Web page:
The DNA, which has an unlockable bootloader through an exploit we published last week, is HTC's latest and greatest on Verizon, and the first 1080p phone to be sold in the US. This kernel source should allow developers to start tweaking the DNA a little more thoroughly, and improve custom ROM support. Hit up the source link to grab it now.
If you have a European or Asian model One X (read: Not AT&T), start frantically hitting that check update button - it's
peanut butter jelly Jelly Bean time. We're hearing from multiple sources that HTC is beginning to roll out Jelly Bean to the One X in various regions today.
This update brings Android 4.1.1 and Sense 4+. Expandable notifications, Google Now, and some fairly minor tweaks like a new Gallery app in Sense are in tow. Sense also now has wonky holo blue highlights throughout the OS, so that's cool, I guess.
If you can't see the update on your phone, we've got a pretty easy explanation: your particular CID (a regional hardware identifier code, typically by country or carrier) hasn't had Jelly Bean rolled out to it.
If you're Cyber Monday shopping for a new phone and intend on ditching the "traditional" carrier for a much more affordable pay-as-you-go plan, Virgin Mobile may be a good place to start looking. For today only, the Sprint subsidiary has knocked $100 off three of its most popular phones: the HTC EVO V 4G is now $150, the Samsung Galaxy Reverb is $100, and the HTC One V can be scored for just $50. Those are all insanely good deals on some pretty decent hardware.
When the Droid DNA was first announced, we were all surprised to find that the bootloader was unlockable at HTCdev.com. Because of this, the device actually got root, recovery, and custom kernel days before the official release. Unfortunately, by the time the device became available in retail channels, Verizon pulled the plug and it was no longer unlocked through official means.
Thankfully, there's another way (isn't there always?). The softmod below will effectively change the carrier information, allowing it to once again be unlocked via HTC's official tool.
The word "unredacted" is experiencing quite a spike in usage this morning, on news that HTC and Apple are being required to produce the full, uncut version of their patent licensing agreement for use by Samsung's legal counsel. The document in question, which had previously been provided sans 33 words (some of which were, presumably, numbers), was requested by Samsung last week for the purpose of arguing against Apple's post-trial motions for permanent injunctions against infringing Samsung products. To be clear, this request is a part of the already-gone-to-verdict $1 billion trial that happened this summer.
Samsung's request is evidentiary in nature, and because of the highly sensitive material involved, HTC and Apple's settlement will be for "attorney's eyes only," meaning any references to it in the record will be filed under seal, and redacted from any publicly released documents.
Despite having been out for roughly six months, the HTC One X is still one of the best smartphones you can buy on AT&T. The design and build quality are both fantastic, Sense is tolerable, and it works on AT&T's blazing fast LTE network.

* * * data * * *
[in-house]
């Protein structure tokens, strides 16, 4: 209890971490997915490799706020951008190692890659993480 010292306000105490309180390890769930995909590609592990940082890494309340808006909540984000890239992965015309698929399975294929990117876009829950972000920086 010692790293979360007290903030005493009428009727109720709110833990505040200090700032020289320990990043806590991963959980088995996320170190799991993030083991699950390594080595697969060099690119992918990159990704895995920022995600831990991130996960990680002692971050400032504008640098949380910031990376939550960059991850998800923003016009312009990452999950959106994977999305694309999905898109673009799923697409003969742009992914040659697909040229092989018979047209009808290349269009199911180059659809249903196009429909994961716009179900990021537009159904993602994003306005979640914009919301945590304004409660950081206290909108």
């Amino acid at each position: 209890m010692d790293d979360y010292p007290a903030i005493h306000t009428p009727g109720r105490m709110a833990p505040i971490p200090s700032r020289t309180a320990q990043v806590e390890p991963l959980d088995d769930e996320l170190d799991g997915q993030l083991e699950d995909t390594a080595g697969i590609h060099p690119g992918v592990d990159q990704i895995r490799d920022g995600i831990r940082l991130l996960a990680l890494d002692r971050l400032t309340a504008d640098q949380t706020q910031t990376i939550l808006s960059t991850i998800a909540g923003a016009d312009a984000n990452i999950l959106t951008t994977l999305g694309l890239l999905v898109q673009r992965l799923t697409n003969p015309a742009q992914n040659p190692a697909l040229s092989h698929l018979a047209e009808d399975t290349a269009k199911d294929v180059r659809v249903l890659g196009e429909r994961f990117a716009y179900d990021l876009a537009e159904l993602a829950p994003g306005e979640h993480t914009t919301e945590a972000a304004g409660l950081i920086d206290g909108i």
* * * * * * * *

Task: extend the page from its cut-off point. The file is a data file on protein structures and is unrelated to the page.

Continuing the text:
If you walk into an AT&T store right now to buy this phone, you'll be leaving $100 lighter. If, however, you want to grab this phone without spending more than a penny, Amazon Wireless can make that happen. This, of course, requires you to sign a two-year agreement, but the good news is that this deal is for both new contracts and upgrades.
The latest and greatest from Verizon and HTC's ongoing DROID partnership marks something of a shift in strategy for the two companies. In the past, if you wanted an HTC "DROID," your options were basically limited to the Incredible brand, which has become decidedly, well, less incredible over time. And while the Incredible started out as a top-of-the-heap smartphone back in 2010, it too was quickly eclipsed by bigger, better phones. Verizon's approach to HTC from basically day one has been "the DROID phone that costs less than some other DROID phone we throw a lot more marketing money behind."
There's nothing so wrong about that, but it hasn't exactly helped HTC grow its reputation on America's largest wireless carrier.
Just a quick reminder, the HTC DROID DNA is available starting today (November 21st) at a Verizon near you. HTC's latest addition to the DROID lineup is packing a 5" 1080p display, quad-core Snapdragon S4 pro processor, 2GB of RAM, LTE, NFC, and various other adjectives. And at $199 on a two-year agreement (less if you head to Wirefly), it's not a bad deal. Our review will be going up today, so be on the lookout.
By the way, Verizon decided having the phone unlockable via the HTC Dev site wasn't something they were so hot on, so you can't do that anymore.
HTC CEO Peter Chou has come out swinging against allegations that HTC is paying "$6-8 per handset" in royalties to Apple, calling the estimates "outrageous." Of course, those estimate were indeed just estimates, and they were also commented upon by HTC insiders at the time as being a little on the high side.
So, what do we take from Mr. Chou's statement? HTC is probably paying a royalty, but a $6-8 royalty (that's about 1-1.5% on a $600-800 smartphone)? Probably not. Who knows, it could be $3-5! Which, admittedly, would mean slashing the financial impact of the deal on HTC's coffers by up to half.
Update: Amazon just updated the deals and dropped many of the prices down for customers looking to upgrade. For example, the RAZR M is now also just a penny for those renewing.
If you're looking to abandon your existing carrier and move to Big Red, then the RAZR M is a great phone to choose for the transition. And now you can grab it from Amazon Wireless for only a penny (Black, White). That's a top-notch phone with Jelly Bean (4.1.x) for basically free - and it's still $99 at Verizon.